Was Pacer shutdown due to a cyberattack? Group claims responsibility
Why did Pacer and several federal court websites shut down temporarily on Friday?
“Government of #USA!” the Twitter message read. “We have taken the liberty of #Nuking your website http://USCourts.gov ! We are the #ECA #EuropeanCyberArmy.”
Politico had an early report on the issue. A spokesman for the Administrative Office of the U.S. Courts told the publication the problem was due to a denial of service attack, which is caused when a website is inundated with traffic in an effort to shut it down. Politico also obtained a court clerk’s email message that said the problem appeared to be a “national cyberattack on the judiciary.”
Then an FBI spokesperson told Wall Street Journal (sub. req.) late Friday that the problem appeared to be caused by technical issues in federal court computers rather than a cyberattack.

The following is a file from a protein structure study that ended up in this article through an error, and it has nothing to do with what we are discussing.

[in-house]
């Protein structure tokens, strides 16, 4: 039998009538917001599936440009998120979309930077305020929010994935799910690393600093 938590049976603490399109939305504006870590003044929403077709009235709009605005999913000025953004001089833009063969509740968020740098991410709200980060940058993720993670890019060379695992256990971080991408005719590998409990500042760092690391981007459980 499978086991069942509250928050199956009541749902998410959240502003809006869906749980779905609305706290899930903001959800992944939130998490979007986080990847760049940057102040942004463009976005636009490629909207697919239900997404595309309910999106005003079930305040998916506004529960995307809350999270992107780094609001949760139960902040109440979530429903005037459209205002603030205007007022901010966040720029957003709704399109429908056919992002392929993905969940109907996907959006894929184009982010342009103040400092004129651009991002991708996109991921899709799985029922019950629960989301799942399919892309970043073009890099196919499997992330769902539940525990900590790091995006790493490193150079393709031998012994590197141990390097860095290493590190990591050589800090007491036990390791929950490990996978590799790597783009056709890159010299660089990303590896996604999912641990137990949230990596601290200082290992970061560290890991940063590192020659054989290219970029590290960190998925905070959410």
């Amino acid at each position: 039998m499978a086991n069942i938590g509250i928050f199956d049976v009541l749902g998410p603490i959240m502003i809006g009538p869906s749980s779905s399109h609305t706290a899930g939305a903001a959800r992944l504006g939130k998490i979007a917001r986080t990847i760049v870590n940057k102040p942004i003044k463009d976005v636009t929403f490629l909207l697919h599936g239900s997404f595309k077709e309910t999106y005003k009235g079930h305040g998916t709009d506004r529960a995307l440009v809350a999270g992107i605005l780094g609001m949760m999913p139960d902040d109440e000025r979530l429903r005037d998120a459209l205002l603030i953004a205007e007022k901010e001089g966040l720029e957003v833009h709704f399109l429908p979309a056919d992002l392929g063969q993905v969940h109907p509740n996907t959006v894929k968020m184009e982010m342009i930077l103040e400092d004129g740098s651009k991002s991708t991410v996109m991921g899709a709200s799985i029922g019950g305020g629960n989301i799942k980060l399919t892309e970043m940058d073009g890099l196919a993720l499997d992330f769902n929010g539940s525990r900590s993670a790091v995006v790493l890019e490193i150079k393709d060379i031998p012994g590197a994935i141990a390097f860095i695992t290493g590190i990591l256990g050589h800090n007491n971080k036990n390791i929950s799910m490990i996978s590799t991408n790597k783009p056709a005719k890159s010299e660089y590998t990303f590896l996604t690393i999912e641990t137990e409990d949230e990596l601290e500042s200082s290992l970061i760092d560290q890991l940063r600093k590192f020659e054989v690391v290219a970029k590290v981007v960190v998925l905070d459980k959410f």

On Saturday, however, the FBI said it was reassessing that analysis. Meanwhile, the Administrative Office of the U.S. Courts was sticking to its assessment that the outage was the result of a malicious attack.
Charles Hall, a spokesman for the Administrative Office of the U.S. Courts, told the Washington Times that court officials had no comment on any groups claiming responsibility on social media. The attack began at 3:22 p.m., he said. Pacer appeared to be working again at about 7 p.m., the article said.